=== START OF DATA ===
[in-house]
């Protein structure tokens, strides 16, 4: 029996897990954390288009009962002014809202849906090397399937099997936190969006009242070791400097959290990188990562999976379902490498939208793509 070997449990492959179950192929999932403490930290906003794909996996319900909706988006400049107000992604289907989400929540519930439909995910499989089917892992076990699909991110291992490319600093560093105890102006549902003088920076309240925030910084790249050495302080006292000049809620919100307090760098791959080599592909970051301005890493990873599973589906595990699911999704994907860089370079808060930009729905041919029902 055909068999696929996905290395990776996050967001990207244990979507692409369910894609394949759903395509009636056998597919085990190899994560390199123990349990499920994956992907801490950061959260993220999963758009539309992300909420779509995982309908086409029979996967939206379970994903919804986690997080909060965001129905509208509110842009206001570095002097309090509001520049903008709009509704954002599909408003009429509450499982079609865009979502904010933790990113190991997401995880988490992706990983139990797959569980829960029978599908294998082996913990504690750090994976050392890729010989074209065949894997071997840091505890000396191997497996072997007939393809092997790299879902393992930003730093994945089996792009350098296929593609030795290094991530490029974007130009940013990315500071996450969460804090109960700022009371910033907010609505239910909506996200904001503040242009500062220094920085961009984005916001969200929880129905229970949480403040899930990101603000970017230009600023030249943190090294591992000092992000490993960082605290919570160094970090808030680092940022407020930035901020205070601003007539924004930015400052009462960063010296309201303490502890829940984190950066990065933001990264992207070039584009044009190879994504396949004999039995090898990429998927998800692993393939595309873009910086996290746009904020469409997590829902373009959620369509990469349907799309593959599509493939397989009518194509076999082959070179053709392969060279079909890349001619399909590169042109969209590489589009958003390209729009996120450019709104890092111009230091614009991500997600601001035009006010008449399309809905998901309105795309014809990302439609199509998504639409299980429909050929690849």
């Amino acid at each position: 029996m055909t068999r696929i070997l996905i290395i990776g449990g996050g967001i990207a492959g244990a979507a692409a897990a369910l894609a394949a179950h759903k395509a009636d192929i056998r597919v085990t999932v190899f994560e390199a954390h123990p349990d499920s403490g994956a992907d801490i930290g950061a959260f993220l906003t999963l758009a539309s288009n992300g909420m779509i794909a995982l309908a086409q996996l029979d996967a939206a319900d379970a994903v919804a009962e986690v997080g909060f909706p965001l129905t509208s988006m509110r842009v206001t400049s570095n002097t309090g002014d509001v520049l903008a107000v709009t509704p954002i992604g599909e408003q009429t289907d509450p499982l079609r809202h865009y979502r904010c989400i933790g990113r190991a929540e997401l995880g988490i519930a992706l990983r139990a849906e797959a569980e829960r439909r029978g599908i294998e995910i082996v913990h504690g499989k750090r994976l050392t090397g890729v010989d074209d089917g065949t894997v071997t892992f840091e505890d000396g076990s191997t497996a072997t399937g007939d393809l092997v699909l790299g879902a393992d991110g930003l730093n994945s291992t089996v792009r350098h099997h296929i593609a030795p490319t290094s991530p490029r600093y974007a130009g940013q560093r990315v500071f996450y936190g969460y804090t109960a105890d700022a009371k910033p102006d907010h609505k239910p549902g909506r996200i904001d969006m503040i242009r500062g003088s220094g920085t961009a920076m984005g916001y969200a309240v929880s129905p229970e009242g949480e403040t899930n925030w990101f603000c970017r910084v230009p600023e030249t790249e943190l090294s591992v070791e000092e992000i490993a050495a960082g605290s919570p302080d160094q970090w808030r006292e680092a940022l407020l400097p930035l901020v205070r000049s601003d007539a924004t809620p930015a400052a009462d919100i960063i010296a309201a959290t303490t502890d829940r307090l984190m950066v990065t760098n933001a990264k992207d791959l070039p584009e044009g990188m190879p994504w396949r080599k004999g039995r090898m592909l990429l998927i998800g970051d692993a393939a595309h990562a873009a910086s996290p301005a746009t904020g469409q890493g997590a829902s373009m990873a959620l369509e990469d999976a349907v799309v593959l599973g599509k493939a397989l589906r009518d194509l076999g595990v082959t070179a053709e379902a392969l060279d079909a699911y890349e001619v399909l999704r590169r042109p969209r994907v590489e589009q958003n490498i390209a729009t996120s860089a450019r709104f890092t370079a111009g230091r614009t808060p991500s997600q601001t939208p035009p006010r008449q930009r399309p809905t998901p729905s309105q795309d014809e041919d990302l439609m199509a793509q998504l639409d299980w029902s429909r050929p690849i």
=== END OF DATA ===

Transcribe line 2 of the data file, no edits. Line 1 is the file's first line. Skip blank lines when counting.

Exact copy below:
């Protein structure tokens, strides 16, 4: 029996897990954390288009009962002014809202849906090397399937099997936190969006009242070791400097959290990188990562999976379902490498939208793509 070997449990492959179950192929999932403490930290906003794909996996319900909706988006400049107000992604289907989400929540519930439909995910499989089917892992076990699909991110291992490319600093560093105890102006549902003088920076309240925030910084790249050495302080006292000049809620919100307090760098791959080599592909970051301005890493990873599973589906595990699911999704994907860089370079808060930009729905041919029902 055909068999696929996905290395990776996050967001990207244990979507692409369910894609394949759903395509009636056998597919085990190899994560390199123990349990499920994956992907801490950061959260993220999963758009539309992300909420779509995982309908086409029979996967939206379970994903919804986690997080909060965001129905509208509110842009206001570095002097309090509001520049903008709009509704954002599909408003009429509450499982079609865009979502904010933790990113190991997401995880988490992706990983139990797959569980829960029978599908294998082996913990504690750090994976050392890729010989074209065949894997071997840091505890000396191997497996072997007939393809092997790299879902393992930003730093994945089996792009350098296929593609030795290094991530490029974007130009940013990315500071996450969460804090109960700022009371910033907010609505239910909506996200904001503040242009500062220094920085961009984005916001969200929880129905229970949480403040899930990101603000970017230009600023030249943190090294591992000092992000490993960082605290919570160094970090808030680092940022407020930035901020205070601003007539924004930015400052009462960063010296309201303490502890829940984190950066990065933001990264992207070039584009044009190879994504396949004999039995090898990429998927998800692993393939595309873009910086996290746009904020469409997590829902373009959620369509990469349907799309593959599509493939397989009518194509076999082959070179053709392969060279079909890349001619399909590169042109969209590489589009958003390209729009996120450019709104890092111009230091614009991500997600601001035009006010008449399309809905998901309105795309014809990302439609199509998504639409299980429909050929690849």